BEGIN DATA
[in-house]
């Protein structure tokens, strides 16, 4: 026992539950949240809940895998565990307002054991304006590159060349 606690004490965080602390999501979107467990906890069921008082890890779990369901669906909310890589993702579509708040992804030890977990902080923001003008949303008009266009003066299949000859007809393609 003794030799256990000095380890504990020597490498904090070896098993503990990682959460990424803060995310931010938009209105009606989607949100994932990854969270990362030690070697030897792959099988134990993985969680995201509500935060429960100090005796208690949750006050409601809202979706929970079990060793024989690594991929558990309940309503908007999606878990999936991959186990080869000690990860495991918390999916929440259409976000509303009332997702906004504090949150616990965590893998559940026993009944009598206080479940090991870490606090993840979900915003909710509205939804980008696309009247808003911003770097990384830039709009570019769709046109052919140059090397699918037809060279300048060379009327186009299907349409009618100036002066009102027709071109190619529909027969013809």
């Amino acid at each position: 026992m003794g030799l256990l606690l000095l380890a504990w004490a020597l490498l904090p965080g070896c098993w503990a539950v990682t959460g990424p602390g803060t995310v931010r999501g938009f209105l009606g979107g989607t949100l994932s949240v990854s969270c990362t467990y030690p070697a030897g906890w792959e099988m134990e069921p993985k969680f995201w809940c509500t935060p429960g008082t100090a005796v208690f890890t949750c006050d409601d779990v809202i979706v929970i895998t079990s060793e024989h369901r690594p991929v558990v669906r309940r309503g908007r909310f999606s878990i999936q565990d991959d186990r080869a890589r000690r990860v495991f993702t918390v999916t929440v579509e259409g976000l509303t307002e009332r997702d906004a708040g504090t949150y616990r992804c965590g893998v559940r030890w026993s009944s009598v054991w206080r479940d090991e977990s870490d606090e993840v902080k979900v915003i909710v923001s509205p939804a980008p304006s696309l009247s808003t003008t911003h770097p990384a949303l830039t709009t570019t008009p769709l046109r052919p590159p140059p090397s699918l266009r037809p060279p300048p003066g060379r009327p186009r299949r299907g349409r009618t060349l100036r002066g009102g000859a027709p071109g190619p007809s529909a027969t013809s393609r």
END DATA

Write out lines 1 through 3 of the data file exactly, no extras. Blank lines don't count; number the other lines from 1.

[in-house]
């Protein structure tokens, strides 16, 4: 026992539950949240809940895998565990307002054991304006590159060349 606690004490965080602390999501979107467990906890069921008082890890779990369901669906909310890589993702579509708040992804030890977990902080923001003008949303008009266009003066299949000859007809393609 003794030799256990000095380890504990020597490498904090070896098993503990990682959460990424803060995310931010938009209105009606989607949100994932990854969270990362030690070697030897792959099988134990993985969680995201509500935060429960100090005796208690949750006050409601809202979706929970079990060793024989690594991929558990309940309503908007999606878990999936991959186990080869000690990860495991918390999916929440259409976000509303009332997702906004504090949150616990965590893998559940026993009944009598206080479940090991870490606090993840979900915003909710509205939804980008696309009247808003911003770097990384830039709009570019769709046109052919140059090397699918037809060279300048060379009327186009299907349409009618100036002066009102027709071109190619529909027969013809």
């Amino acid at each position: 026992m003794g030799l256990l606690l000095l380890a504990w004490a020597l490498l904090p965080g070896c098993w503990a539950v990682t959460g990424p602390g803060t995310v931010r999501g938009f209105l009606g979107g989607t949100l994932s949240v990854s969270c990362t467990y030690p070697a030897g906890w792959e099988m134990e069921p993985k969680f995201w809940c509500t935060p429960g008082t100090a005796v208690f890890t949750c006050d409601d779990v809202i979706v929970i895998t079990s060793e024989h369901r690594p991929v558990v669906r309940r309503g908007r909310f999606s878990i999936q565990d991959d186990r080869a890589r000690r990860v495991f993702t918390v999916t929440v579509e259409g976000l509303t307002e009332r997702d906004a708040g504090t949150y616990r992804c965590g893998v559940r030890w026993s009944s009598v054991w206080r479940d090991e977990s870490d606090e993840v902080k979900v915003i909710v923001s509205p939804a980008p304006s696309l009247s808003t003008t911003h770097p990384a949303l830039t709009t570019t008009p769709l046109r052919p590159p140059p090397s699918l266009r037809p060279p300048p003066g060379r009327p186009r299949r299907g349409r009618t060349l100036r002066g009102g000859a027709p071109g190619p007809s529909a027969t013809s393609r």